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The Holy Eucharist
The Body and Blood of Jesus Christ

On the Thursday before Easter, called “Holy Thursday”, we celebrate Jesus Christ’s institution of the Sacrament of His Body and Blood which is popularly referred to as “Holy Communion”.

     The following dialogue from the Gospel according to Matthew is the focal point of the Celebration of Mass when the priest recites the words by which the bread and wine are changed into the very Body and Blood of Jesus Christ.

While they were eating, Jesus took bread, and when he had given thanks, he broke it and gave it to his disciples, saying, “Take and eat; this is my body.” Then he took a cup, and when he had given thanks,

he gave it to them,

“Drink from it, all of you.
This is my blood of the


which is poured out for all for the forgiveness of sins.”

(Matthew 26: 26-28)

Jesus gave this Holy Sacrament to us, His followers, as food and drink to unite us to himself. Further, this Holy Sacrament provides the means and the grace through which we can live truly Christian lives and receive from God the Father eternal happiness. While the Holy Eucharist is certainly a gift of unique privilege to us now, it is also a means to the end:  eternal life in the presence of God.  In fact, in the Gospel of John, Jesus said to his disciples,

     “Very truly I tell you, unless you eat the flesh of the Son of Man and drink his blood, you have no life in you.”  (John 6:53)

Those words of Jesus are telling us that the Holy Eucharist is a means to salvation of which we must partake.

     Saint Paul in his writings stresses the dispositions of worthiness for a person who receives Holy Communion.  Certainly the question of adequate worthiness is part of the Catholic Faith Tradition.  The Ecumenical Catholic Church+USA adds the following considerations to “worthiness” when it invites everyone to receive Holy Communion at Mass.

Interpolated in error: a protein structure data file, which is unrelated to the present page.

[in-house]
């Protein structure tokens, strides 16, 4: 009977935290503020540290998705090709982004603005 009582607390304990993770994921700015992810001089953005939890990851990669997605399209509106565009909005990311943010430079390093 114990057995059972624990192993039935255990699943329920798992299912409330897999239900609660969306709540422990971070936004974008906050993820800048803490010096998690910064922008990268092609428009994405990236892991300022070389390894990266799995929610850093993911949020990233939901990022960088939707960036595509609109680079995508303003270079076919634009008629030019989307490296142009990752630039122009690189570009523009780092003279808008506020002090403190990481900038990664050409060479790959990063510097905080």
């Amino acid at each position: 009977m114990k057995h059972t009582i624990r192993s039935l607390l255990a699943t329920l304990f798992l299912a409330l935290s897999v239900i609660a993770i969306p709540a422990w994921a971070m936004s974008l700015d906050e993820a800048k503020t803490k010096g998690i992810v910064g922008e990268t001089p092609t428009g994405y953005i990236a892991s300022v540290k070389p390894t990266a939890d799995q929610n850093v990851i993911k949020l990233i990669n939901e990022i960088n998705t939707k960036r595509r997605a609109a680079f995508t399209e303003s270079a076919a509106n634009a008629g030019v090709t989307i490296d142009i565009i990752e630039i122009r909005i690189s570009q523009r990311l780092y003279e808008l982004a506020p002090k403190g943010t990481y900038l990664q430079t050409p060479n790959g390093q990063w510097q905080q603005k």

The first consideration is that no human being is ever truly worthy to receive the Lord’s Body and Blood.  Surely Jesus knew that when he gave us this wonderful gift.  However, the Eucharist was not given to us as a reward for being good; it was given as a source of grace and the means to become a better Christian.  We don’t receive Holy Communion as a reward for what we have done, or what we are spiritually, but rather we receive as sinners who want to better configure themselves with Jesus and to live a life worthy of being a child of Almighty God.  Therefore, our Church invites all to receive Holy Communion at our altar.

     The second consideration is that while we believe with all of our faith and theological understanding that the Eucharistic Bread and Wine is truly the Body and Blood of our Lord Jesus Christ, we do not require that anyone holds a particular understanding of “how” Jesus is present under the appearance of bread and wine.

     Some Christian Churches teach that Jesus’ presence is merely symbolic; we reject that as not based on Catholic Faith Tradition.  Others teach that only the significance (meaning) of the bread and wine is changed; we reject that as not based on Catholic Faith Tradition.

     The Roman Catholic Church teaches the Doctrine of Transubstantiation as defined (i.e., must be believed) doctrine. In the Transubstantiation of the bread and wine into the Body and Blood of Jesus Christ, the external appearances (taste, shape, smell) of bread and wine remain unchanged, but the substance, the underlying bread-ness or wine-ness, are changed into the substance of the Body and Blood of Jesus Christ.  Transubstantiation is based on the philosophy of Aristotle and the teaching of St. Thomas Aquinas and was defined as a RCC article of faith by the Council of Trent (1564 AD).  Most people who were raised Roman Catholics fully accept the Doctrine of Transubstantiation.

     For those persons not of the Roman Catholic tradition, our Church accepts and offers the Orthodox Church’s understanding of the real presence of Jesus in the Holy Eucharist.  Orthodoxy explains the change as a trans-formation or simply a change. “Orthodox believers do not dwell overly on how precisely the bread and wine change into the Body and Blood of Christ.  It is enough for them to believe in the omnipotence of God and in this dread and incomprehensible divine mystery.” (1)   Simply put, the how of Jesus’ presence is a “Great Mystery.”

     The take-away for all of this is that Jesus has given us the Great Mystery of his Real Presence in the Holy Eucharist.  It is “right and just, proper and helpful toward salvation” (2) that we both treasure and partake of this His real presence in our lives.

     All Christians who believe that Jesus Christ is truly present in Holy Communion under the appearance of bread and wine are welcome to receive Holy Communion at St. Thomas Catholic Church ECC+USA.


(1)  Metropolitan Nektarios at Second Open Ecumenical Seminar, 2016.

(2)  Opening phrases in many Prefaces of the Eucharistic Canons at Mass.